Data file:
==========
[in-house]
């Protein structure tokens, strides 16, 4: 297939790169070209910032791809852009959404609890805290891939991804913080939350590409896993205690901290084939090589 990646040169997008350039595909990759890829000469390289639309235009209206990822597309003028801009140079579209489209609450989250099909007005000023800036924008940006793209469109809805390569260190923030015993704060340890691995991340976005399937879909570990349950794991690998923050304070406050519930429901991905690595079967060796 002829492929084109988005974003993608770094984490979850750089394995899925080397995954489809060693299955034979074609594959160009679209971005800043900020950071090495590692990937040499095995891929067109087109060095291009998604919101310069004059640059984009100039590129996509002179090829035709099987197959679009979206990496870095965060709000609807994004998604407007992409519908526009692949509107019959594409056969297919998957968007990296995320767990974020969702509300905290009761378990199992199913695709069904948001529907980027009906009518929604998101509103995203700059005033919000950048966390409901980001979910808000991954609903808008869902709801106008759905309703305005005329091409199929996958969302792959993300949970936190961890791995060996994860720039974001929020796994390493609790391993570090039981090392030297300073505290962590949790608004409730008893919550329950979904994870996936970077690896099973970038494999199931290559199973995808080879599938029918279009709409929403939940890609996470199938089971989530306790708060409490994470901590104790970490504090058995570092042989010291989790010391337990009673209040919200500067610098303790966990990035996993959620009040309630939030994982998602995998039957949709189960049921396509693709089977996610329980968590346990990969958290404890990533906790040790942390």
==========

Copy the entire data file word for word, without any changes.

[in-house]
């Protein structure tokens, strides 16, 4: 297939790169070209910032791809852009959404609890805290891939991804913080939350590409896993205690901290084939090589 990646040169997008350039595909990759890829000469390289639309235009209206990822597309003028801009140079579209489209609450989250099909007005000023800036924008940006793209469109809805390569260190923030015993704060340890691995991340976005399937879909570990349950794991690998923050304070406050519930429901991905690595079967060796 002829492929084109988005974003993608770094984490979850750089394995899925080397995954489809060693299955034979074609594959160009679209971005800043900020950071090495590692990937040499095995891929067109087109060095291009998604919101310069004059640059984009100039590129996509002179090829035709099987197959679009979206990496870095965060709000609807994004998604407007992409519908526009692949509107019959594409056969297919998957968007990296995320767990974020969702509300905290009761378990199992199913695709069904948001529907980027009906009518929604998101509103995203700059005033919000950048966390409901980001979910808000991954609903808008869902709801106008759905309703305005005329091409199929996958969302792959993300949970936190961890791995060996994860720039974001929020796994390493609790391993570090039981090392030297300073505290962590949790608004409730008893919550329950979904994870996936970077690896099973970038494999199931290559199973995808080879599938029918279009709409929403939940890609996470199938089971989530306790708060409490994470901590104790970490504090058995570092042989010291989790010391337990009673209040919200500067610098303790966990990035996993959620009040309630939030994982998602995998039957949709189960049921396509693709089977996610329980968590346990990969958290404890990533906790040790942390």